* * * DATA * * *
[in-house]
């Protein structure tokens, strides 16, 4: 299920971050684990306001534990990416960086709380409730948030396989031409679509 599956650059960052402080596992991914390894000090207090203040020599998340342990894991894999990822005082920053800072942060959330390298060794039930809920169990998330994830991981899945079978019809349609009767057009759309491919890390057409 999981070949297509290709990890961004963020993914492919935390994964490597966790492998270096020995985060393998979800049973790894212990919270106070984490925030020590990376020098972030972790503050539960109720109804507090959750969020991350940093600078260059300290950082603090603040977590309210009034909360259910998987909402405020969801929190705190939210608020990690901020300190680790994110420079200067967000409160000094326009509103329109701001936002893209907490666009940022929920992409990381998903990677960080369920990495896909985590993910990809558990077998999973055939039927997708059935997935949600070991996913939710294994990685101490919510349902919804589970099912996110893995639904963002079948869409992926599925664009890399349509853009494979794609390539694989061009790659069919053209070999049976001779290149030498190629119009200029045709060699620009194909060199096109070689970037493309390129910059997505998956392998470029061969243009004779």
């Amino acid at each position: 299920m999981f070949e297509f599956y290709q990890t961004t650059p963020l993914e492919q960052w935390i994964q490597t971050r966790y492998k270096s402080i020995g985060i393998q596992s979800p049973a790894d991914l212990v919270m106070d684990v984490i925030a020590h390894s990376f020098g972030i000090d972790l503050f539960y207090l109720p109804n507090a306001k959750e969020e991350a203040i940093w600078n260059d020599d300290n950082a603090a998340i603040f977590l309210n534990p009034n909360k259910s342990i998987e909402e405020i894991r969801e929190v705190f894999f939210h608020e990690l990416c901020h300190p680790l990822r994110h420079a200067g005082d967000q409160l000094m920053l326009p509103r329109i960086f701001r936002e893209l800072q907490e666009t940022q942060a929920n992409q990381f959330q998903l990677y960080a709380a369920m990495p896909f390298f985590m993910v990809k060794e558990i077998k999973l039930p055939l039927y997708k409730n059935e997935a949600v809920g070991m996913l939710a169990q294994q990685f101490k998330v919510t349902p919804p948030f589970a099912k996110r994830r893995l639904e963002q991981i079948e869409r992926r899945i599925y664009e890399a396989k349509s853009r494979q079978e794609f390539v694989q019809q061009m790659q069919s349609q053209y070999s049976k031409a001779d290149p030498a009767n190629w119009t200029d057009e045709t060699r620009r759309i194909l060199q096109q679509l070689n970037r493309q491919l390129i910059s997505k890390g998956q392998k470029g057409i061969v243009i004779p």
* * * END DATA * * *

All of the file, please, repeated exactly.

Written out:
[in-house]
């Protein structure tokens, strides 16, 4: 299920971050684990306001534990990416960086709380409730948030396989031409679509 599956650059960052402080596992991914390894000090207090203040020599998340342990894991894999990822005082920053800072942060959330390298060794039930809920169990998330994830991981899945079978019809349609009767057009759309491919890390057409 999981070949297509290709990890961004963020993914492919935390994964490597966790492998270096020995985060393998979800049973790894212990919270106070984490925030020590990376020098972030972790503050539960109720109804507090959750969020991350940093600078260059300290950082603090603040977590309210009034909360259910998987909402405020969801929190705190939210608020990690901020300190680790994110420079200067967000409160000094326009509103329109701001936002893209907490666009940022929920992409990381998903990677960080369920990495896909985590993910990809558990077998999973055939039927997708059935997935949600070991996913939710294994990685101490919510349902919804589970099912996110893995639904963002079948869409992926599925664009890399349509853009494979794609390539694989061009790659069919053209070999049976001779290149030498190629119009200029045709060699620009194909060199096109070689970037493309390129910059997505998956392998470029061969243009004779």
């Amino acid at each position: 299920m999981f070949e297509f599956y290709q990890t961004t650059p963020l993914e492919q960052w935390i994964q490597t971050r966790y492998k270096s402080i020995g985060i393998q596992s979800p049973a790894d991914l212990v919270m106070d684990v984490i925030a020590h390894s990376f020098g972030i000090d972790l503050f539960y207090l109720p109804n507090a306001k959750e969020e991350a203040i940093w600078n260059d020599d300290n950082a603090a998340i603040f977590l309210n534990p009034n909360k259910s342990i998987e909402e405020i894991r969801e929190v705190f894999f939210h608020e990690l990416c901020h300190p680790l990822r994110h420079a200067g005082d967000q409160l000094m920053l326009p509103r329109i960086f701001r936002e893209l800072q907490e666009t940022q942060a929920n992409q990381f959330q998903l990677y960080a709380a369920m990495p896909f390298f985590m993910v990809k060794e558990i077998k999973l039930p055939l039927y997708k409730n059935e997935a949600v809920g070991m996913l939710a169990q294994q990685f101490k998330v919510t349902p919804p948030f589970a099912k996110r994830r893995l639904e963002q991981i079948e869409r992926r899945i599925y664009e890399a396989k349509s853009r494979q079978e794609f390539v694989q019809q061009m790659q069919s349609q053209y070999s049976k031409a001779d290149p030498a009767n190629w119009t200029d057009e045709t060699r620009r759309i194909l060199q096109q679509l070689n970037r493309q491919l390129i910059s997505k890390g998956q392998k470029g057409i061969v243009i004779p």